Aaron's Tour of Los Angeles - Part 1
El Pueblo Historic District, New Downtown, and Hollywood
The "new downtown" (or "Bunker Hill," or "financial district") in Los Angeles is largely the product of the efforts of the Community Redevelopment Agency of the City. Beginning in the 1960s this agency coordinated the investment of millions of dollars to develop a "new" downtown with a tall skyscraper profile that would contribute to Los Angeles' world city status. Having major office buildings and hotels, today the area is a focal point for international capital and international travelers. Although it might seem logical to visit the "Old Downtown" after visiting El Pueblo, that tour is more extensive and demands its own day. Part 1 of the L.A. tour is meant to be more for of a panaromic view of the downtown area.
1. Pershing Square 2. Biltmore Hotel 3. Cal. Edison Building 4. Central Library
5. Bonaventure Hotel 6. Arco Plaza 7. Wells Fargo Museum 8. California Plaza
9. Angel's Flight 10. Grand Central Market 11. Bradbury Building  

1. Pershing Square

In 1886, this five acre plot of land was set aside for public use, surpassing the older plaza near Olvera Street in popularity due to the southwest population shift at that time. In 1918, the square was named for General John J. Pershing. Its postmodern redesign by Ricardo Legorreta, dedicated in February of 1994, is full of symbols of California life. A fault line runs from one corner of the park to the other and postcards are embedded in park benches. The dominant visual feature of the park is a 120-foot high purple tower. Be sure to read the interesting message on the back of the wall surrounding the waterfall. Walk across the street to the Biltmore Hotel.


2. Biltmore Hotel

The Biltmore Hotel was opened in 1923 at a cost of 7 million dollars. At one time, it was the largest hotel in Los Angeles with over a 1000 rooms. Today it is the ninth largest in Los Angeles, and the third largest in Downtown with 683 rooms. Designed by the New York firm of Schultze and Weaver, it has reddish brick, terra cotta roof tile, cream-colored stone, and three towers on the facade make the building instantly recognizable. In 1960, it served as the headquarters for the Democratic National Convention, at which John F. Kennedy was nominated for President. Over the years, the hotel has been refurbished numerous times, with special effort to preserve the murals and ceilings done by Giovani Battista Smeraldi, whose paintings are also in the Blue Room of the White House. A major renovation in the late eighties included a tower of 24 stories. Be sure to check out its four major ballrooms ­ The Emerald, Gold, Crystal and Tiffany rooms ­ as well as the two lobbies. Exit the hotel near the Emerald Room, and head over to the bank building that used to be the Old California Edison Building.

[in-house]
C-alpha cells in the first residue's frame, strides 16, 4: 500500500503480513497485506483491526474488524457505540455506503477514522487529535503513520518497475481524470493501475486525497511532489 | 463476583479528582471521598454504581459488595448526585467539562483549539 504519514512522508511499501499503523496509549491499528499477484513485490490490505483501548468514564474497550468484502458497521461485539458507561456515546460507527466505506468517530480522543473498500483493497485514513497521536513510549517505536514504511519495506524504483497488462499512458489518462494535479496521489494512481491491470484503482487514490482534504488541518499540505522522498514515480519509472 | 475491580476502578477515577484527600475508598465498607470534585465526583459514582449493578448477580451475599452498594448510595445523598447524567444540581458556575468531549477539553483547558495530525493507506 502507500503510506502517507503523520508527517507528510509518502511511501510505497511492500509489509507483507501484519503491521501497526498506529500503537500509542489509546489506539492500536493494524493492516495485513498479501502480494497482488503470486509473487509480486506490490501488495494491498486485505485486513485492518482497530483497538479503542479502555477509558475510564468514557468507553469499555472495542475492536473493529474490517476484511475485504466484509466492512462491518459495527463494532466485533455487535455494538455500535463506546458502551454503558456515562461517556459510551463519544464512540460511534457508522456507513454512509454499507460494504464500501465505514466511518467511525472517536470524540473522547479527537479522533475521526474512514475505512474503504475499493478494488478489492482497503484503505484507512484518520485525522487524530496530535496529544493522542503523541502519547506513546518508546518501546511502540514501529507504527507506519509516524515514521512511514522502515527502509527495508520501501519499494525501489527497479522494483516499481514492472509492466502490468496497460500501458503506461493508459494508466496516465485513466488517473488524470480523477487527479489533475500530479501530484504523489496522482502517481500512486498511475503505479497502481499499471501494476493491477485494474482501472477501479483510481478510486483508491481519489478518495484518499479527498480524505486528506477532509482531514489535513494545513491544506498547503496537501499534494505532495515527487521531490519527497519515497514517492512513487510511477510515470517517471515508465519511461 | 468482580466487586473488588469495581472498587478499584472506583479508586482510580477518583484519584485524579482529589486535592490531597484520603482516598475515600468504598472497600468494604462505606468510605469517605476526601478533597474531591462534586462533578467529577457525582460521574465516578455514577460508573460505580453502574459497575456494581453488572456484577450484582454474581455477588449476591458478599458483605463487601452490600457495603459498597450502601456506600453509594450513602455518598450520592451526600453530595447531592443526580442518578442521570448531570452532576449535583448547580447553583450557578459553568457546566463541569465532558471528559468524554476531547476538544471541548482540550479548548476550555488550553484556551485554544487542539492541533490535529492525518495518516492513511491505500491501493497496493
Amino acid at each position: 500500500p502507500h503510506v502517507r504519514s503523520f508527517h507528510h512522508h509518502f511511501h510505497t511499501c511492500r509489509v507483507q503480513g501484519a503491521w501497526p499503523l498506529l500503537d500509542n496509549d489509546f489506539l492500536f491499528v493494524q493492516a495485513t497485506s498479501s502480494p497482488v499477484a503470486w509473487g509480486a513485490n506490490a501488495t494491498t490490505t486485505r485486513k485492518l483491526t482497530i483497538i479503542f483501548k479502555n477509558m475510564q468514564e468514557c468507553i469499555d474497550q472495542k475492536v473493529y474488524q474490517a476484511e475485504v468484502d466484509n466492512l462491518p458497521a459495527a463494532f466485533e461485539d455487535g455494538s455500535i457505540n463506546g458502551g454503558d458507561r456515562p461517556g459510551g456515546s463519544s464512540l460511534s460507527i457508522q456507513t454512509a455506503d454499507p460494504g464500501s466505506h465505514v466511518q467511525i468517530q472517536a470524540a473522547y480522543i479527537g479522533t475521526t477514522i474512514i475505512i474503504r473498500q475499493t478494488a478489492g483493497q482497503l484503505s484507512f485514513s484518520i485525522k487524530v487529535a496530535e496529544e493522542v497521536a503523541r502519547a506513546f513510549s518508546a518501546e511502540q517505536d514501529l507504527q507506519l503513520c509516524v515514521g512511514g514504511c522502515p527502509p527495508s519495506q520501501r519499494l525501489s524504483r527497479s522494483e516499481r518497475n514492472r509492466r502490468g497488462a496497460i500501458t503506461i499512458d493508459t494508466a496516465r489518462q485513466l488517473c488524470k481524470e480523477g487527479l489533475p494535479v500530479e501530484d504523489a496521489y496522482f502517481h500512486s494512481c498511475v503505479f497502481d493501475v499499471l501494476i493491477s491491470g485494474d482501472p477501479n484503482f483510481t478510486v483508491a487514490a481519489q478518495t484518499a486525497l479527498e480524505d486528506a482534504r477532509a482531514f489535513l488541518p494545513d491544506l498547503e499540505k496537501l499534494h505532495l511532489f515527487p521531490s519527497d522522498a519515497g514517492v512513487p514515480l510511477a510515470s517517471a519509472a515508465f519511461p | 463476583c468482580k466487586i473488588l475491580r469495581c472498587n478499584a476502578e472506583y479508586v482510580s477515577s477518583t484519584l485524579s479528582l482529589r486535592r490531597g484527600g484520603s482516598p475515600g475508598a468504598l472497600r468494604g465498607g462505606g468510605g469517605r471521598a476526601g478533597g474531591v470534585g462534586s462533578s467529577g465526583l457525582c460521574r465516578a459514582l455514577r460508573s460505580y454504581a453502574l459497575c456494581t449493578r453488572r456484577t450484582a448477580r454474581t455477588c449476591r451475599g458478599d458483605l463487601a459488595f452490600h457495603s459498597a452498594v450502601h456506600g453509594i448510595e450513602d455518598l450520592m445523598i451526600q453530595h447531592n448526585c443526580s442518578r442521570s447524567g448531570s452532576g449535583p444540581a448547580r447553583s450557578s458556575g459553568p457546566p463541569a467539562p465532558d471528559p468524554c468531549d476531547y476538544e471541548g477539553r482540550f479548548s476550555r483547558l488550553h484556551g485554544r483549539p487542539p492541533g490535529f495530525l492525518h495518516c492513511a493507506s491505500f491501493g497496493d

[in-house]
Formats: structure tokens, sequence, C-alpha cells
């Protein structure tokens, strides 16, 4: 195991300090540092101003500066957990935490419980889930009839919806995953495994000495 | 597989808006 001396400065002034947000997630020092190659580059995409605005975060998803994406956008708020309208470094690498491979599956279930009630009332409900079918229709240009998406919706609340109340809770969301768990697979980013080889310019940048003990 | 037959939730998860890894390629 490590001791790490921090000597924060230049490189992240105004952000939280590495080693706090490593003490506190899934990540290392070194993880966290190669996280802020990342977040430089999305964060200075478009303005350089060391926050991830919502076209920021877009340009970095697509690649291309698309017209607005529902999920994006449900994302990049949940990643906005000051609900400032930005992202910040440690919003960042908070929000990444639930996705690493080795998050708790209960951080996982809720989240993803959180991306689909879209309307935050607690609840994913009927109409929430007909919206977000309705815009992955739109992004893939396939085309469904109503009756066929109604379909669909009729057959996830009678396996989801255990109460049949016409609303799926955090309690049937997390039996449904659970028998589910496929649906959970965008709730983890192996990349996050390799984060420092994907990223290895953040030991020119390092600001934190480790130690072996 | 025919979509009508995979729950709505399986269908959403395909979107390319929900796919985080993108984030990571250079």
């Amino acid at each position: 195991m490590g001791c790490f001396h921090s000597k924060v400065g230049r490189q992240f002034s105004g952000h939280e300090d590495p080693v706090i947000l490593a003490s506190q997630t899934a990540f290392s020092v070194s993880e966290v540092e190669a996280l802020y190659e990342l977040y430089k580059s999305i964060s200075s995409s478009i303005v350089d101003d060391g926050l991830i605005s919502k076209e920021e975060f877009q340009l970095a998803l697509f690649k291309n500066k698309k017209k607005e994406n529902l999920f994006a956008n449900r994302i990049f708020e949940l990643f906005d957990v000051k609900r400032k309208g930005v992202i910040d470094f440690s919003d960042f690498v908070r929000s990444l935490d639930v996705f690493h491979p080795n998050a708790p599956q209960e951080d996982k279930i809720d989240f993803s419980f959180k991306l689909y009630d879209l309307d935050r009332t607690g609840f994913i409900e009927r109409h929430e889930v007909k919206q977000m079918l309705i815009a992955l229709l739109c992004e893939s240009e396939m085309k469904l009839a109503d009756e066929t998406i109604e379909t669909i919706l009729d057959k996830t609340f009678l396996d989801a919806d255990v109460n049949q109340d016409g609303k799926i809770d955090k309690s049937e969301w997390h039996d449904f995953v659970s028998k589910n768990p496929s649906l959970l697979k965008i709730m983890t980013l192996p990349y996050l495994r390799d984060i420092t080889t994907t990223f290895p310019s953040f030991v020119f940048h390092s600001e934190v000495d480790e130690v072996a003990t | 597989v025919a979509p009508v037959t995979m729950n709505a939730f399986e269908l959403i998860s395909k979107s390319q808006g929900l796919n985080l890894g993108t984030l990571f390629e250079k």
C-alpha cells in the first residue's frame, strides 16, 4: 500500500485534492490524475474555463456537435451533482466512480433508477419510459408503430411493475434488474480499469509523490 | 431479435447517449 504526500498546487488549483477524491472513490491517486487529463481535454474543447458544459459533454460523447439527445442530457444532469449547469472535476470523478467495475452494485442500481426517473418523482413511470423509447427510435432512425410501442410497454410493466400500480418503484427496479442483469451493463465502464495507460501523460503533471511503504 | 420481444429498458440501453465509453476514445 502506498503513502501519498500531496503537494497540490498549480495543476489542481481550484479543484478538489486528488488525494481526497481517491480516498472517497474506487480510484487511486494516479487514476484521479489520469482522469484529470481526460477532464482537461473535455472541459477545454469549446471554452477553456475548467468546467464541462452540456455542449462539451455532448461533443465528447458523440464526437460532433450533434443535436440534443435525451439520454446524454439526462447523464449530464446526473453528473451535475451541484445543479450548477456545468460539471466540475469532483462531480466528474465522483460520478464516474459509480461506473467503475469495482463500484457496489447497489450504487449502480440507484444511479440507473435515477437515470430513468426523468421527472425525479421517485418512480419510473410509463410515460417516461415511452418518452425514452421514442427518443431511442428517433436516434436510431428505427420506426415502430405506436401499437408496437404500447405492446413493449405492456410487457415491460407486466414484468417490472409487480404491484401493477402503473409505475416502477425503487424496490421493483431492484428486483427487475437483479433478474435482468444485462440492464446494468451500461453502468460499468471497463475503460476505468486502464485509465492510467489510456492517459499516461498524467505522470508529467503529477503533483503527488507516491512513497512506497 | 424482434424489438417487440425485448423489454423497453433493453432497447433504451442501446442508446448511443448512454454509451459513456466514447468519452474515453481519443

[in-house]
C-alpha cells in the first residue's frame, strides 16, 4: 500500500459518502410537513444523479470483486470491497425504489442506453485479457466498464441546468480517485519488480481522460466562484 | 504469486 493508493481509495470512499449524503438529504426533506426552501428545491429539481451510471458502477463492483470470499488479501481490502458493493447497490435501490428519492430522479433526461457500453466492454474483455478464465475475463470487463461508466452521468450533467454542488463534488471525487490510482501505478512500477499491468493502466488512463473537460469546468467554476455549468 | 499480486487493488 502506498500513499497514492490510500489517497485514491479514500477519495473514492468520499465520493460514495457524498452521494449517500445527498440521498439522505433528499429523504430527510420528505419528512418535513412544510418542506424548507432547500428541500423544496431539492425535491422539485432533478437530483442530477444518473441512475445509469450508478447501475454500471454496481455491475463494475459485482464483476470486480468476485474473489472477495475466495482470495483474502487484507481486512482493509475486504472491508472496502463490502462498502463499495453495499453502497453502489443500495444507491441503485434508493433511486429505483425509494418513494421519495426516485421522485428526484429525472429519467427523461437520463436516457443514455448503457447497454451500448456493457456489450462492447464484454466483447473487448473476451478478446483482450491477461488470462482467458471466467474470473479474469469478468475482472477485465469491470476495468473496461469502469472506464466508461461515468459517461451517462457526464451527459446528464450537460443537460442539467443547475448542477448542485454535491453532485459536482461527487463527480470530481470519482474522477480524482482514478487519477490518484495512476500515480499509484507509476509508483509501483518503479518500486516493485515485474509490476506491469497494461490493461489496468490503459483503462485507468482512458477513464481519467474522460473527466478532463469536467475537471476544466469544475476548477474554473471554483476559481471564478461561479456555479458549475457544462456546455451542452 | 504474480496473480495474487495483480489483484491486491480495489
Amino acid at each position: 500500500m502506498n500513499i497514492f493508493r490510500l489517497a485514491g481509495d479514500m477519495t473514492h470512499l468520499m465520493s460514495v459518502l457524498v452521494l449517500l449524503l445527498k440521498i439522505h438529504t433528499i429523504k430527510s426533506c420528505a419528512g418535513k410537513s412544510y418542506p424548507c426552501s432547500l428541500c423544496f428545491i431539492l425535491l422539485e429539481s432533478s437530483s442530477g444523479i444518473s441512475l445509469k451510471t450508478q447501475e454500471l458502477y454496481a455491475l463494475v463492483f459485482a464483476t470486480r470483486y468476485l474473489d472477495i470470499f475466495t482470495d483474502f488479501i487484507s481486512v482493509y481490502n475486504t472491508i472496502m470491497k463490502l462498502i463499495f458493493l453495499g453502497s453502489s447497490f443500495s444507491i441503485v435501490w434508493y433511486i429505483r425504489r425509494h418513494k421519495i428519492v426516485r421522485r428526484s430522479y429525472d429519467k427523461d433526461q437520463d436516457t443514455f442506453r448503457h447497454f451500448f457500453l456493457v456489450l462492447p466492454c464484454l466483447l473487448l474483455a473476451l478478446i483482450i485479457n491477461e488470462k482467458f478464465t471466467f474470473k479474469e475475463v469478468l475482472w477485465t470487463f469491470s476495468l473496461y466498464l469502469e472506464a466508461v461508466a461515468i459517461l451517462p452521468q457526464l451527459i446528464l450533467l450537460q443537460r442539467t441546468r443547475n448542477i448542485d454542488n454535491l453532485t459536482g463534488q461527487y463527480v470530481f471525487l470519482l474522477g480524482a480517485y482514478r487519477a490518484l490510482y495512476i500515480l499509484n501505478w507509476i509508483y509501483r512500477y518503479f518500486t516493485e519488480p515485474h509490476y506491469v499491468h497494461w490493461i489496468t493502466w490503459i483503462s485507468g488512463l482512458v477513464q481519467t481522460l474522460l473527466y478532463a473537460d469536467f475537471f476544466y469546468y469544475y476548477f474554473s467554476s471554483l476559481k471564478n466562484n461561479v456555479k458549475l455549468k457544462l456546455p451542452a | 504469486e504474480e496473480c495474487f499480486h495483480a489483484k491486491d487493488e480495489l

3. Cal. Edison Building

This beautiful building was the first all-electric office building and home to the California Edison Company, which provided power to the area and helped Los Angeles grow. Be sure to walk past the security officer's desk and down the hallway to see pictures of what the area looked like at the time it was built. Exit and turn right, notice the huge building you are walking by (the Library Tower) as it is the tallest building in Los Angeles, and the beautiful Bunker Hill steps to your right with water flowing down the center. Cross the street to the Central Library.


4. Central Library

After several locations since first being established in 1878, the Los Angeles Public library found a home in this specially-designed building. The building, designed by Bertram G. Goodhue, was dedicated on July 15, 1926. Goodhue's design was modeled after the architect's previous creation, the Nebraska State Capitol Building in Lincoln. (The latter, by the way, is much taller--40 stories and 432 feet tall--and is often referred to as "the penis of the plains.") For many years the library had numerous entrances, tide pools, and rolling expanses of grass. One by one these features were reduced due to the growth of downtown and the need for parking. In the eighties two arson fires damaged the building and tens of thousands of books, resulting in major renovation and the addition of the rear atrium. The building accurately resembles its original look, yet the new wing adds a post modern feel. The atrium also allows natural light into the building, much like the Bradbury Building, allowing visitors to escape the chaos of downtown. The air space above was sold to the developers of the Library Tower (across the street) so that they could build the tallest building between Chicago and Hong Kong.


5. Bonaventure Hotel